Possible Mechanisms of Trichosanthin-Induced Apoptosis of Tumor Cells
Article first published online: 11 MAR 2010
Copyright © 2010 Wiley-Liss, Inc.
The Anatomical Record
Volume 293, Issue 6, pages 986–992, June 2010
How to Cite
Li, M., Li, X. and Li, J.-C. (2010), Possible Mechanisms of Trichosanthin-Induced Apoptosis of Tumor Cells. Anat Rec, 293: 986–992. doi: 10.1002/ar.21142
- Issue published online: 19 MAY 2010
- Article first published online: 11 MAR 2010
- Manuscript Accepted: 23 DEC 2009
- Manuscript Received: 27 OCT 2009
- ribosome-inactivating protein;
- N-glycosidase activity;
- tumor cells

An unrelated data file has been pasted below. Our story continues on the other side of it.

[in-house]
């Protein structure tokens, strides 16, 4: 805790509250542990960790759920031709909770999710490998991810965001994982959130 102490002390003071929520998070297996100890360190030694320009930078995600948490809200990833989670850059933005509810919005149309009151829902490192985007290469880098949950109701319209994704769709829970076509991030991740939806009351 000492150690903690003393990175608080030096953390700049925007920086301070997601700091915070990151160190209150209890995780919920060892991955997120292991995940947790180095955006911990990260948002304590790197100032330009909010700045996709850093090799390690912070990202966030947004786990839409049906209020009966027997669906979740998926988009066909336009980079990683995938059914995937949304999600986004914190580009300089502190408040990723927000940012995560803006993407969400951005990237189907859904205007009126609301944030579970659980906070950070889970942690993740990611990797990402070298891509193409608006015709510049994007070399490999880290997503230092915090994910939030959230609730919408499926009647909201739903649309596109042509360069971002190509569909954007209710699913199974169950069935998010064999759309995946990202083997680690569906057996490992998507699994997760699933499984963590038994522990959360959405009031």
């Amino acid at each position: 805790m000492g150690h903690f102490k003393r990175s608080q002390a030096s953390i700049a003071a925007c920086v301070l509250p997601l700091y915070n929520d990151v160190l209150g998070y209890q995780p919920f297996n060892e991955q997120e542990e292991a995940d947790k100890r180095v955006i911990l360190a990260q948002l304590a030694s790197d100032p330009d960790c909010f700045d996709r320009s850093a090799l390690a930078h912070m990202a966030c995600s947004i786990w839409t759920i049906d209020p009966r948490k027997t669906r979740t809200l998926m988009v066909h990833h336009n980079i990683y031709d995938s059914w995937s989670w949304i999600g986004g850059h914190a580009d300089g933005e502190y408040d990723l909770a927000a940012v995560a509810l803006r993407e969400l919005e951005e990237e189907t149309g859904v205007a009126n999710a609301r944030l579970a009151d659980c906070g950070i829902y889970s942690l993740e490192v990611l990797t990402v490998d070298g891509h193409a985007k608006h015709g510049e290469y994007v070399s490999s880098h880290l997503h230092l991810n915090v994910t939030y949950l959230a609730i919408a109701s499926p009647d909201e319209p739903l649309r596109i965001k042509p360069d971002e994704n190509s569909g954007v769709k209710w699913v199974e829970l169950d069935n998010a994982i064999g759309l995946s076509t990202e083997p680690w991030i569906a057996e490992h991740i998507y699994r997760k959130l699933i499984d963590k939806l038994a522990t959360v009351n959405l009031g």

Trichosanthin (TCS) is a type I ribosome-inactivating protein that is isolated from the root tubers of the Chinese medicinal herb Trichosanthes kirilowii Maximowicz. TCS has been used as an abortifacient for 1,500 years in China because of its high toxicity on trophoblasts. Over the past 20 years, TCS has been the subject of much research because of its potential antitumor activities. Many reports have revealed that TCS is cytotoxic in a variety of tumor cell lines in vitro and in vivo. Monoclonal antibody-conjugated TCS could enhance its antitumor efficacy; thus, TCS is considered to be a potential biological agent for cancer treatment. TCS is able to inhibit protein synthesis and consequently induce necrosis. Recent studies have demonstrated that TCS does indeed induce apoptosis in several tumor cell lines. Although TCS-induced apoptosis of tumor cell lines is now well known, the underlying mechanisms remain to be elucidated. The purpose of this review was to investigate the effects of TCS and its possible mechanisms of action, based on published literature and the results of our own studies. Anat Rec, 2010. © 2010 Wiley-Liss, Inc.